Design in Mind: 5 Steps for Telling A Design Story


design-fail

Over the last three years, I’ve worked with a number of designers who have great ideas, but struggle to get colleagues or potential backers to see the power of their vision.  So if you’re a designer, how do you talk about your work effectively without falling back on blueprints or drawings?

The answer, not surprisingly, is pretty straightforward: tell a story.

To help you share compelling design stories, here are “5 Steps for Telling a Design Story.” Follow these guidelines and you’ll have yet another tool for amazing potential clients or fellow designers.

  1. Start with Your Values

    As designers know, good design starts with values, or core principles.  The first step to articulating your values is to answer the question: What is the experience you want your end user to have of the product?  Are you trying to achieve efficiency of space or economy of motion?  Is the goal to save time or increase the number of clicks on a particular page?  Start with a big idea (i.e. efficiency) and then break it down into its component parts (look, feel, etc).  The clearer you are in answering these questions, the clearer you’ll be in articulating the overall journey, or experience, you’d like a potential reader, listener or user to have of your design.

  2. Identify a Moment of Vulnerability

    Since there are no shortage of vulnerabilities in the design world, this part is pretty easy.  The challenge here is to try to find a moment where the failure hit a nerve on a personal level.  To do this, identify a moment or experience in which the value you want your design to demonstrate (i.e. efficiency) was absent, and the impact that absence had on you.  For example, if the experience you want people to have is about spatial layout, think about a time when you were jammed against a wall and couldn’t escape, or a time you created a space that had that same effect on someone.

    Once you pinpoint the moment, take time to highlight each of the design failings (be specific!), how you reacted (be honest!), and any feelings you experienced, either in the moment or afterwards (make it personal!).

  3. Demonstrate a Shift

    After you’ve clearly identified a moment of vulnerability, outline how you responded.  What did you do? Did you have any conversations about this design failing? Again, be specific about these conversations and actions.  For example, after seeing a cabinet that was placed improperly, did you research and discover any trends in cabinet design?  Did you share your experiences with your team?  These moments and conversations will provide context for your listeners about both your solution and the design process.  Many designers gloss over important details out of fear of bogging the audience down, but a detailed description of your response will actually draw people in by making design comprehensible.  Again, be specific!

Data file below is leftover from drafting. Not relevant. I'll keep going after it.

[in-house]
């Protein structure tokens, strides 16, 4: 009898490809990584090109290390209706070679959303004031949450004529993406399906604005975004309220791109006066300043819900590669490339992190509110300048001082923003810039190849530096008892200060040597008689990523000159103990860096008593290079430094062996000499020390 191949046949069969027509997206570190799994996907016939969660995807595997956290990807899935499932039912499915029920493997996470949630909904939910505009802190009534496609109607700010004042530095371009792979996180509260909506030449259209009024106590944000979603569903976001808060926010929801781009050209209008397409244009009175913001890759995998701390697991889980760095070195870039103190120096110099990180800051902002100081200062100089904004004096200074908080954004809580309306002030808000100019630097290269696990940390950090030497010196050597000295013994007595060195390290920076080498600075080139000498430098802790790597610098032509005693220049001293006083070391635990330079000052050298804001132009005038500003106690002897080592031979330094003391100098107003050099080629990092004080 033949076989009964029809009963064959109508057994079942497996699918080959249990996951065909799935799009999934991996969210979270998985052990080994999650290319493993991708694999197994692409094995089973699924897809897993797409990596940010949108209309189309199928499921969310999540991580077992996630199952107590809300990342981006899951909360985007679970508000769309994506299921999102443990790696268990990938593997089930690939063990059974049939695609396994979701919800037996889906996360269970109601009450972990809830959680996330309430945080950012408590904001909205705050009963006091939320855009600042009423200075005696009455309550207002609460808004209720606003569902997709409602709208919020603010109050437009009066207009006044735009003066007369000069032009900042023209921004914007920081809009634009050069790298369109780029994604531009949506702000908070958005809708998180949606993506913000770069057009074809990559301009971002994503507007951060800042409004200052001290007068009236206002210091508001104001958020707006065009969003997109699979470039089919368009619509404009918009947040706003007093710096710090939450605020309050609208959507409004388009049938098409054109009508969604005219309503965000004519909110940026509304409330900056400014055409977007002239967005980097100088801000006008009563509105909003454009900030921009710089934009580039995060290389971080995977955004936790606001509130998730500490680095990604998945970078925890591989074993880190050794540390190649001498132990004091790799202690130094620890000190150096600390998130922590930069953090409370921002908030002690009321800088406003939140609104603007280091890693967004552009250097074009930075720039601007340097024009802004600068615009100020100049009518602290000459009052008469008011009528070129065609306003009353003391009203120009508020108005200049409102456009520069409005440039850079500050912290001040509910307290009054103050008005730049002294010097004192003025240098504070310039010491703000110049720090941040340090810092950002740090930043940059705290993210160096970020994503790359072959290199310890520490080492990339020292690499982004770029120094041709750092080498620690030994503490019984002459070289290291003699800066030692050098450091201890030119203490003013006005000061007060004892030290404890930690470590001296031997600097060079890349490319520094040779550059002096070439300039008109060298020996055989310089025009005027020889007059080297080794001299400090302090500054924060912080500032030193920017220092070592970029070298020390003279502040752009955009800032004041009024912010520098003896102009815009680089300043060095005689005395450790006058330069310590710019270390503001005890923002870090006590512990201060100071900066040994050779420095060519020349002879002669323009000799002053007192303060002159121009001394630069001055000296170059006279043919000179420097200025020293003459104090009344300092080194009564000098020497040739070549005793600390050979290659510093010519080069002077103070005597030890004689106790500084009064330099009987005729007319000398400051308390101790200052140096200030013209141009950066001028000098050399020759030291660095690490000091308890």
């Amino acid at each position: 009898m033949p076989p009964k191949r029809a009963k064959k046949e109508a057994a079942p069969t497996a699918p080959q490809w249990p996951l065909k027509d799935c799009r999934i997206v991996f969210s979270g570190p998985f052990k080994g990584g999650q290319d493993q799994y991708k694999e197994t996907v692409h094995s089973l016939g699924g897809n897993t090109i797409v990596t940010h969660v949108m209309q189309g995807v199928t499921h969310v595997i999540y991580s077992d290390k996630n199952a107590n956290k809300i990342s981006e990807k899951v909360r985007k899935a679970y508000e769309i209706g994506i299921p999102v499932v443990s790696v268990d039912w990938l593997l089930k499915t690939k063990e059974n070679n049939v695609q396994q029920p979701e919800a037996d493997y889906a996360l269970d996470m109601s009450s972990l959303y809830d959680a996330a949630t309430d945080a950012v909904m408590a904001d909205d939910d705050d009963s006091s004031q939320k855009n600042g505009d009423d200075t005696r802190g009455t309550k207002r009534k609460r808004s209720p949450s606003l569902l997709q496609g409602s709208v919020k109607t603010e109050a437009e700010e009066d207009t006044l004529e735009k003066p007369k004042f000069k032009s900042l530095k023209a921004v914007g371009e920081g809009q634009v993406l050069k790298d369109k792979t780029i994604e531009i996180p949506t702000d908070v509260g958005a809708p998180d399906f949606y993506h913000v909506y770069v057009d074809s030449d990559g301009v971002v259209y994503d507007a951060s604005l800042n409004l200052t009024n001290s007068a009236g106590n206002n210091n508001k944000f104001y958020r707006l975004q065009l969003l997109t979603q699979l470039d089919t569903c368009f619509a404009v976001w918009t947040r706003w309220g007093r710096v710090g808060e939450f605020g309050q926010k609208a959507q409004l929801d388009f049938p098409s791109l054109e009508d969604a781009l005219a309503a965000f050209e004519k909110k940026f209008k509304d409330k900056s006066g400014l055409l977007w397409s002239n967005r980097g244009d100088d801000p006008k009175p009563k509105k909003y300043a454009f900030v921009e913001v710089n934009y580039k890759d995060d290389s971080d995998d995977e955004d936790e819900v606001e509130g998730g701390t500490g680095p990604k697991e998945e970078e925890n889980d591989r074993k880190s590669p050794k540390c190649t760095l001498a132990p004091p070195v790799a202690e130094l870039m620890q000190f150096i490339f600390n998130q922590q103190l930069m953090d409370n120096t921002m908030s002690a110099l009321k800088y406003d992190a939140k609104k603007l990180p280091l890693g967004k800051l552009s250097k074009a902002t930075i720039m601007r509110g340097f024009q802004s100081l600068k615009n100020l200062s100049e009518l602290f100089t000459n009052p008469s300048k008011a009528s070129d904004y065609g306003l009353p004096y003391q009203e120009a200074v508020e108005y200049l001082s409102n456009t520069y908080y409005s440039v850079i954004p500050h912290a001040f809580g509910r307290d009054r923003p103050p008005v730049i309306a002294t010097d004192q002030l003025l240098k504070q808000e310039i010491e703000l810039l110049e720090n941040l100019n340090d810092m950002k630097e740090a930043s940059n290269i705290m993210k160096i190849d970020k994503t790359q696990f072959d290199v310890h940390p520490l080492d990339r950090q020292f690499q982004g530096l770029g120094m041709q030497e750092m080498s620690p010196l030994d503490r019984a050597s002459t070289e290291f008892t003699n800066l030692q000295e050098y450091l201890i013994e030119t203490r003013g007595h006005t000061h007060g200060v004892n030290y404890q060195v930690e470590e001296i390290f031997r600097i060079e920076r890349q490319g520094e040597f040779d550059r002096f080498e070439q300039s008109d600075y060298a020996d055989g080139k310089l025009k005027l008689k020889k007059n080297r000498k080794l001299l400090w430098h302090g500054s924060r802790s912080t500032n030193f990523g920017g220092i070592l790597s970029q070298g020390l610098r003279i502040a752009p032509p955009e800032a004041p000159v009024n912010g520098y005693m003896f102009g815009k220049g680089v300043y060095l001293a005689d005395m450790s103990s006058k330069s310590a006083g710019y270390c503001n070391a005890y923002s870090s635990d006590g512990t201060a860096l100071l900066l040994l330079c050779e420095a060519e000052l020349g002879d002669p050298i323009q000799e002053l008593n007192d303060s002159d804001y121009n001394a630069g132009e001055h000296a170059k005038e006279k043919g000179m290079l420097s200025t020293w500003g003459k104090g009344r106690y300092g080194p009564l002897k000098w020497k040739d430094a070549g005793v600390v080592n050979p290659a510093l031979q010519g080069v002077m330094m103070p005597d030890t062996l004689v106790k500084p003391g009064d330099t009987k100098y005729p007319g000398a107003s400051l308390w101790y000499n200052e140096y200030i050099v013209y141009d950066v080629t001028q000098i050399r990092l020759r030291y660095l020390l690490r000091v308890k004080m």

4. Present Your Solution

    After you’ve created context for both the design vulnerability and outlined your response, walk the audience through your solution.  This doesn’t need to be a complex breakdown of the idea (unless you’re speaking to fellow designers who want to hear it), but it does need to address the vulnerability identified in section 2 and the shift in part 3.  Describe how the solution speaks to the initial problem and realizes the design value laid out in part 1.

  5. End with a Call to Action

    The final part of a good design story is to end with a compelling call to action. Your call to action should articulate what’s possible in this new, well-designed world.  If you’ve already implemented your design solution, tell people what happened afterwards.  Did the industry embrace your ideas?  Did anyone offer praise or feedback?  What became possible for users and designers in this new world?  Did your solution provide secondary benefits that you didn’t initially anticipate?

If you haven’t implemented the solution yet, get people excited about the future (no more ATM’s in the sky!), and you’ll be amazed at the response.

How’s that for a design hack?

(Originally published at The Story Source.)


Andrew Linderman
Writer. Teacher. Consultant.
@lindermania



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